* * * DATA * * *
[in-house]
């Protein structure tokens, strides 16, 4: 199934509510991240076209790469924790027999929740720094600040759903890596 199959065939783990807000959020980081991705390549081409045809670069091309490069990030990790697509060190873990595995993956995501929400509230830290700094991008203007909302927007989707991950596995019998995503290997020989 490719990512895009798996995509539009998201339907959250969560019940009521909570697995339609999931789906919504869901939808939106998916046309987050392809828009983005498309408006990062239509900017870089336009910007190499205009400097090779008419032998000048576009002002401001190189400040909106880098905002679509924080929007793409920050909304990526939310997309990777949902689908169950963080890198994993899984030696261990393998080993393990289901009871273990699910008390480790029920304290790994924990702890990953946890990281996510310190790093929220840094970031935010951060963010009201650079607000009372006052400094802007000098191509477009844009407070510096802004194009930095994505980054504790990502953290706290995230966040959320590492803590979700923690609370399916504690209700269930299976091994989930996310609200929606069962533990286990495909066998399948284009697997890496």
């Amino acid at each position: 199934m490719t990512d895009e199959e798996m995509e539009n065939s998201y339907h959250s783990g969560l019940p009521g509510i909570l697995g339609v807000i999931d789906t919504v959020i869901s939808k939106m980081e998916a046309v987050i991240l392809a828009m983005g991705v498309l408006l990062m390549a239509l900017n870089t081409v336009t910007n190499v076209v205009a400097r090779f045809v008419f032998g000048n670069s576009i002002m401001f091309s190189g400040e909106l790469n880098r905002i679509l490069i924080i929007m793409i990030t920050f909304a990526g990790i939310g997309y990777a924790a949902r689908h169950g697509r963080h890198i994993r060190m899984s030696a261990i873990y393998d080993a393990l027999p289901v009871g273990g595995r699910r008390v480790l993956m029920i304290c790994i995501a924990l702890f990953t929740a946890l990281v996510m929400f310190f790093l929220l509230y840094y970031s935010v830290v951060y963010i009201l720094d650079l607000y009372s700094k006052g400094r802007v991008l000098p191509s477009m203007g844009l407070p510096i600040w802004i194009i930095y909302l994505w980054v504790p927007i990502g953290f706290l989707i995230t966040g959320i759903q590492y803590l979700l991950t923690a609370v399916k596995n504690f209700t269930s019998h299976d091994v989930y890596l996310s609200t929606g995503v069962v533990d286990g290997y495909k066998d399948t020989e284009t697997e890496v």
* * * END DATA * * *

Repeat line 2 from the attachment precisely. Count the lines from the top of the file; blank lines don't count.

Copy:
């Protein structure tokens, strides 16, 4: 199934509510991240076209790469924790027999929740720094600040759903890596 199959065939783990807000959020980081991705390549081409045809670069091309490069990030990790697509060190873990595995993956995501929400509230830290700094991008203007909302927007989707991950596995019998995503290997020989 490719990512895009798996995509539009998201339907959250969560019940009521909570697995339609999931789906919504869901939808939106998916046309987050392809828009983005498309408006990062239509900017870089336009910007190499205009400097090779008419032998000048576009002002401001190189400040909106880098905002679509924080929007793409920050909304990526939310997309990777949902689908169950963080890198994993899984030696261990393998080993393990289901009871273990699910008390480790029920304290790994924990702890990953946890990281996510310190790093929220840094970031935010951060963010009201650079607000009372006052400094802007000098191509477009844009407070510096802004194009930095994505980054504790990502953290706290995230966040959320590492803590979700923690609370399916504690209700269930299976091994989930996310609200929606069962533990286990495909066998399948284009697997890496």